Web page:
Even though he’s dead, Prince will appear Friday night with a live band at Target Center.
Think about that for a moment.
On the eve of the second anniversary of the music icon’s death, fans can see Prince performing in his hometown via archival video. He’ll even be accompanied by live musicians who used to play with him. It’s being billed as “Prince: Live on the Big Screen.”
Is this in good taste? Is the timing right?
“It’s too soon,” said Sheila E., Prince’s longtime friend and former bandmate who did her own Prince tribute concert in October 2016 at Orchestra Hall and will perform at Paisley Park this week as part of the second annual Prince Celebration.
“I don’t think I’m going to go,” said Sharon Nelson, Prince’s oldest surviving sibling, who has attended various other Prince tributes since his passing.
“It’s not the right time,” said longtime Prince fan Nancy Andersen of Minneapolis. “I don’t think they should be celebrating his death. They should have had it around his birthday in June.”
Other observers have little problem with the tribute show.
“I hope his family is the one making the money on it,” said Grammy-winning producer/songwriter Jimmy Jam, who got his professional start with Prince.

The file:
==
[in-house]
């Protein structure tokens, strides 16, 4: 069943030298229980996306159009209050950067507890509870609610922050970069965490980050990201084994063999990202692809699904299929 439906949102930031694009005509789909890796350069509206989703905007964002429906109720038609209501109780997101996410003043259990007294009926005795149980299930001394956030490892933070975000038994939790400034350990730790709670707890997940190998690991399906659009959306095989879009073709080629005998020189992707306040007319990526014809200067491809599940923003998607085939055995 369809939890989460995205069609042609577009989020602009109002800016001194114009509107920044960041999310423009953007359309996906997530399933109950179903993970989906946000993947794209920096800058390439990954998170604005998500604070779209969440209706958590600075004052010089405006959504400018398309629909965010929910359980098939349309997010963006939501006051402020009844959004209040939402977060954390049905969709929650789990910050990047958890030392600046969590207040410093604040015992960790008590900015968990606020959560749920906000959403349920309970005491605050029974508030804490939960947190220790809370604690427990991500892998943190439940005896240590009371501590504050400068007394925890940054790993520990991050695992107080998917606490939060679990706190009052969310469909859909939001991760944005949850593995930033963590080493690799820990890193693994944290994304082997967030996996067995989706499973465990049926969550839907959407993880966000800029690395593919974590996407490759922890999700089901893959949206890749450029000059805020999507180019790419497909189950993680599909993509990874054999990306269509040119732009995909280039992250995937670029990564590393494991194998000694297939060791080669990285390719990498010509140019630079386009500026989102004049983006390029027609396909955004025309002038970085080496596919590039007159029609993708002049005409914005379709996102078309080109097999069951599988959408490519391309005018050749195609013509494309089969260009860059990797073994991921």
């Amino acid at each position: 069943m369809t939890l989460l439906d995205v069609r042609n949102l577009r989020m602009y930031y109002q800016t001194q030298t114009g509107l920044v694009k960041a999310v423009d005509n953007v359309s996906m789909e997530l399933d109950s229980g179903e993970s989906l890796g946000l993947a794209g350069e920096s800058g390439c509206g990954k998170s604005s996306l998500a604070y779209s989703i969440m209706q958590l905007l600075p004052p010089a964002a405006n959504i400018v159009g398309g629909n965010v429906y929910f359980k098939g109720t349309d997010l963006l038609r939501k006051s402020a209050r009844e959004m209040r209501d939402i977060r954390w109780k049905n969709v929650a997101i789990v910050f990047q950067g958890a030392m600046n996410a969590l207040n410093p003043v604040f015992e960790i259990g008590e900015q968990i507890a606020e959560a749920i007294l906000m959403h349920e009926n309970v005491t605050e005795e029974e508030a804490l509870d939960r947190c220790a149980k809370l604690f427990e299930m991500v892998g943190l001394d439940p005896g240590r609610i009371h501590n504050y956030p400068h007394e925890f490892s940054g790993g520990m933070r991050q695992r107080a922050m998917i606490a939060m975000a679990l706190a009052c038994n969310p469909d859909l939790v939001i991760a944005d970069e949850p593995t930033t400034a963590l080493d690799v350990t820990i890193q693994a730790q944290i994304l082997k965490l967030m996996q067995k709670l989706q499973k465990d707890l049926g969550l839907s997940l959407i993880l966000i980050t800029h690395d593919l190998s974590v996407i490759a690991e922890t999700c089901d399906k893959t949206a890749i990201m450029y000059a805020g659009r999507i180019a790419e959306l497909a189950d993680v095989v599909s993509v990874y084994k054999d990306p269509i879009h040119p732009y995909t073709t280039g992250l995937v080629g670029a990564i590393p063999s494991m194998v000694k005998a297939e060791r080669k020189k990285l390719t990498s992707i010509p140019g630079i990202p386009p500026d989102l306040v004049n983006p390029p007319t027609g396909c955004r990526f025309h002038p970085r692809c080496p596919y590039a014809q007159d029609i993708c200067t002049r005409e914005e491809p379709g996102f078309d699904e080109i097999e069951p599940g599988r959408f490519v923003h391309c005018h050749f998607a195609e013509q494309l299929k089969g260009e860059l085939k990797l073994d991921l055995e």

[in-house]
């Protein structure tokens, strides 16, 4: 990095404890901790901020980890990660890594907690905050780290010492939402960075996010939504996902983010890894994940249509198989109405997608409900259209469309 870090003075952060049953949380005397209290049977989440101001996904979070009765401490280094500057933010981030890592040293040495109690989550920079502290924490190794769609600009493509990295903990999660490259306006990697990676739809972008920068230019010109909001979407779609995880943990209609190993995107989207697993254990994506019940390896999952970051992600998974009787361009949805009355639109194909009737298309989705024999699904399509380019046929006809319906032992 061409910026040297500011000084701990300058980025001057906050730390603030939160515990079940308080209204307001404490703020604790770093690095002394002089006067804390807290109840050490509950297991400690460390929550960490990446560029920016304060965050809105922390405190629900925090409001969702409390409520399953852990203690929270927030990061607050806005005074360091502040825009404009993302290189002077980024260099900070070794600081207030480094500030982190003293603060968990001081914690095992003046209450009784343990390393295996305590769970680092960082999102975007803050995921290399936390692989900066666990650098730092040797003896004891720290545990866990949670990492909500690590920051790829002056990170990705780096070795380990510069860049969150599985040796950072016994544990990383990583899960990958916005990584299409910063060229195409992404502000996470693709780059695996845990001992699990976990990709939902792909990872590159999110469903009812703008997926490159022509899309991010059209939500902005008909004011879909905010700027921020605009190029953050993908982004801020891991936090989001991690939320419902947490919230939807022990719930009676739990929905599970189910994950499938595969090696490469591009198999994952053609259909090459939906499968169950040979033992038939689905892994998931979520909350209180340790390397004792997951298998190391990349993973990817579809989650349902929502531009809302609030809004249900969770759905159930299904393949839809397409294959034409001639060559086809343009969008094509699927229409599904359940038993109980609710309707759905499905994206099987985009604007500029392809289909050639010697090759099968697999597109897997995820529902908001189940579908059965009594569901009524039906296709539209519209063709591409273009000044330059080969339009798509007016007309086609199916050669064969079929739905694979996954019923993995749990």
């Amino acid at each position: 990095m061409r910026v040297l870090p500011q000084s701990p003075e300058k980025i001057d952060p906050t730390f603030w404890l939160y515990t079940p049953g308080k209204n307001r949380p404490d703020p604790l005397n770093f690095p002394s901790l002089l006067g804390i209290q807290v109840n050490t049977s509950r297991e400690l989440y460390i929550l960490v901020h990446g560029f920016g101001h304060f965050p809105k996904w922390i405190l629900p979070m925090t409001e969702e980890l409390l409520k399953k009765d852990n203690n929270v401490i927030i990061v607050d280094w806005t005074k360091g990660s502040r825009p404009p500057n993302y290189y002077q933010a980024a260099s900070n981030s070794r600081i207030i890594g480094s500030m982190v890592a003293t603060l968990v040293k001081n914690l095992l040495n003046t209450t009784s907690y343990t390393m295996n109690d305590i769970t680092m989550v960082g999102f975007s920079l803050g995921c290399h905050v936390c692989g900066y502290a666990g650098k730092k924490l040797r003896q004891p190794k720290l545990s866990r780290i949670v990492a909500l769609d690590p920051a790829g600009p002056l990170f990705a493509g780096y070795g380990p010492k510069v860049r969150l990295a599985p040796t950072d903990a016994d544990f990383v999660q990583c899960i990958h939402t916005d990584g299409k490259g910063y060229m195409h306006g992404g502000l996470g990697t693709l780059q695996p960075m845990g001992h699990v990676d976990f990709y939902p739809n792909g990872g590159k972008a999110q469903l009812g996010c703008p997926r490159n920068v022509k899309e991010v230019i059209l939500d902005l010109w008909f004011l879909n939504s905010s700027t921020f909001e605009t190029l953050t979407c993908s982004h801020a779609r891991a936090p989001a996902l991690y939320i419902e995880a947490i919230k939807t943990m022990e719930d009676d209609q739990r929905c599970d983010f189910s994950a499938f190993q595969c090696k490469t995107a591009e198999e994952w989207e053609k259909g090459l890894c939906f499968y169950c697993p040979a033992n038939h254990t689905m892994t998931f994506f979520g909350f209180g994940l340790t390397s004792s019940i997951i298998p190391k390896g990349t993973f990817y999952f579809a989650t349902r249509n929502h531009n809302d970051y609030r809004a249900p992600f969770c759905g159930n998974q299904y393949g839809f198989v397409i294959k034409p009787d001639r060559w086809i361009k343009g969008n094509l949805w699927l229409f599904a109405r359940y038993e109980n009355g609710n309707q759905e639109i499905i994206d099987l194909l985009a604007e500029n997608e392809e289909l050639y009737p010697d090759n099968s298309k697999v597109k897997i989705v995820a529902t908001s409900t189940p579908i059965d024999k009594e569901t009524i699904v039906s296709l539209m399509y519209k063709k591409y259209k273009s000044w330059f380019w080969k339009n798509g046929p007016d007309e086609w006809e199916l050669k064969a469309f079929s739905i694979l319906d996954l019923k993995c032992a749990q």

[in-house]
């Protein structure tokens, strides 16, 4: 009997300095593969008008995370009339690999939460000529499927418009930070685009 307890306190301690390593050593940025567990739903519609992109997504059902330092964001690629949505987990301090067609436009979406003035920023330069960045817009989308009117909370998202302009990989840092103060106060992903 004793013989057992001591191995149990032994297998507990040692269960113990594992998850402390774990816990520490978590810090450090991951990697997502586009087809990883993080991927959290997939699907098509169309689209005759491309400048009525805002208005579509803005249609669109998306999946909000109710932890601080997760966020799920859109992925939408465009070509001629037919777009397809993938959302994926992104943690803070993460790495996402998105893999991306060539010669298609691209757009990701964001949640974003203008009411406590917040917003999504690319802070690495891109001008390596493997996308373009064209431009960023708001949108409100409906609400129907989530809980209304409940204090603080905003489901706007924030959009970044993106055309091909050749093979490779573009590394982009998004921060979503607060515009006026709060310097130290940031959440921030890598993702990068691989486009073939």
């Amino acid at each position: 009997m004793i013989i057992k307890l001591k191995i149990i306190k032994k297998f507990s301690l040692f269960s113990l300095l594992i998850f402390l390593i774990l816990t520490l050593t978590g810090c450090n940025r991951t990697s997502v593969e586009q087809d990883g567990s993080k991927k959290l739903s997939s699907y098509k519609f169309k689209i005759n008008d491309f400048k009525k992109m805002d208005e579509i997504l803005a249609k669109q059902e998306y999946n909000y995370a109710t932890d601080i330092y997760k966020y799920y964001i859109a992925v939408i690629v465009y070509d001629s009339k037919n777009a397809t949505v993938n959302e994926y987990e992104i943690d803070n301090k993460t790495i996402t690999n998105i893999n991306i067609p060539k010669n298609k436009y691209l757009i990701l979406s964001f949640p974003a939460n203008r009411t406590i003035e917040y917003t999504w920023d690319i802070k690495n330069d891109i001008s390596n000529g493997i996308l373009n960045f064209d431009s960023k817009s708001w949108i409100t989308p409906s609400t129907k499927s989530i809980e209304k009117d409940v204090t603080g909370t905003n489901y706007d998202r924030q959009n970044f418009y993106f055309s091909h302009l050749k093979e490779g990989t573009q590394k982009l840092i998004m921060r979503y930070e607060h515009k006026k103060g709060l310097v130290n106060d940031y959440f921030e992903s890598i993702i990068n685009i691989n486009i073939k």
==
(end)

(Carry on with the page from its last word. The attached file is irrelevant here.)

Veteran Minneapolis entertainment lawyer Ken Abdo used to represent three of Prince’s six heirs and has worked with the estates of Muddy Waters, Bill Haley and Count Basie.
“You can do this pretty quickly after the grieving is over and [memorial] ceremonies are done,” Abdo opined. “I don’t think it’s considered in bad taste. The fans are the final adjudicators of this.”
Even Bob Lefsetz, an outspoken Los Angeles blogger often viewed as the music industry’s conscience, understands.
“I’m not going to see a Michael Jackson tribute [act] but there are people who want to go see a show like that,” he said. “People want to do something with their grief. This is a way to assuage their grief. It makes them feel good. Just like when these stars die, people go out and buy the records. That’s a way that people express their grief.”
Ultimately, Lefsetz said, posthumous tributes are about the money.
“It’s always about the money,” the lawyer-turned-analyst said of the music business.
Prices for Friday’s event — from $39 to $199 — might intimidate some fans. But, Lefsetz said, Prince’s surviving sidemen “should be able to make a living.”
Or sometimes the remaining band members just want to carry on.
For instance, Steely Dan, which was primarily a duo, has continued despite the death of Walter Becker in September 2017. After all, Donald Fagen was the lead singer and the group has had various guitarists, including songwriter/co-founder Becker, over the years.
Even the megaselling Eagles hit the road again less than two years after co-leader Glenn Frey’s death. His son, Deacon, signed on as did veteran country star Vince Gill, with the Eagles continuing to pack large venues at premium prices. In fact, America’s all-time biggest selling band is headed to Target Field on June 30 with Jimmy Buffett and tickets ranging from $95 to $495.
But what’s in good taste and timing?